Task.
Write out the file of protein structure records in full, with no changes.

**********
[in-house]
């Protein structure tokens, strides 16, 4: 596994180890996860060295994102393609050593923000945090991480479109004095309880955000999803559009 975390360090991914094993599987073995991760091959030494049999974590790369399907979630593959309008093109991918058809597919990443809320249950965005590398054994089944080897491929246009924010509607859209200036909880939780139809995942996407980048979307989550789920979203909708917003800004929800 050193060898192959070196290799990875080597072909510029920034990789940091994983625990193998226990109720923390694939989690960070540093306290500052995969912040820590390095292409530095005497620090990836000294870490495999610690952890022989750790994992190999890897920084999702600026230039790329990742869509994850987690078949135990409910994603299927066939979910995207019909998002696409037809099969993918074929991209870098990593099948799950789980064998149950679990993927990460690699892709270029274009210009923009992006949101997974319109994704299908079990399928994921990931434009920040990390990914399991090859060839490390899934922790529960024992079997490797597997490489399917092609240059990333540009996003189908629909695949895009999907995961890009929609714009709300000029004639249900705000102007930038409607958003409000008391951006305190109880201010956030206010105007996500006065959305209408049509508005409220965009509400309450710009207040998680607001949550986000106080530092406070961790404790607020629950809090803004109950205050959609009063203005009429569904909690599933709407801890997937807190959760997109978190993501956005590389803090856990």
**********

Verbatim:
[in-house]
């Protein structure tokens, strides 16, 4: 596994180890996860060295994102393609050593923000945090991480479109004095309880955000999803559009 975390360090991914094993599987073995991760091959030494049999974590790369399907979630593959309008093109991918058809597919990443809320249950965005590398054994089944080897491929246009924010509607859209200036909880939780139809995942996407980048979307989550789920979203909708917003800004929800 050193060898192959070196290799990875080597072909510029920034990789940091994983625990193998226990109720923390694939989690960070540093306290500052995969912040820590390095292409530095005497620090990836000294870490495999610690952890022989750790994992190999890897920084999702600026230039790329990742869509994850987690078949135990409910994603299927066939979910995207019909998002696409037809099969993918074929991209870098990593099948799950789980064998149950679990993927990460690699892709270029274009210009923009992006949101997974319109994704299908079990399928994921990931434009920040990390990914399991090859060839490390899934922790529960024992079997490797597997490489399917092609240059990333540009996003189908629909695949895009999907995961890009929609714009709300000029004639249900705000102007930038409607958003409000008391951006305190109880201010956030206010105007996500006065959305209408049509508005409220965009509400309450710009207040998680607001949550986000106080530092406070961790404790607020629950809090803004109950205050959609009063203005009429569904909690599933709407801890997937807190959760997109978190993501956005590389803090856990």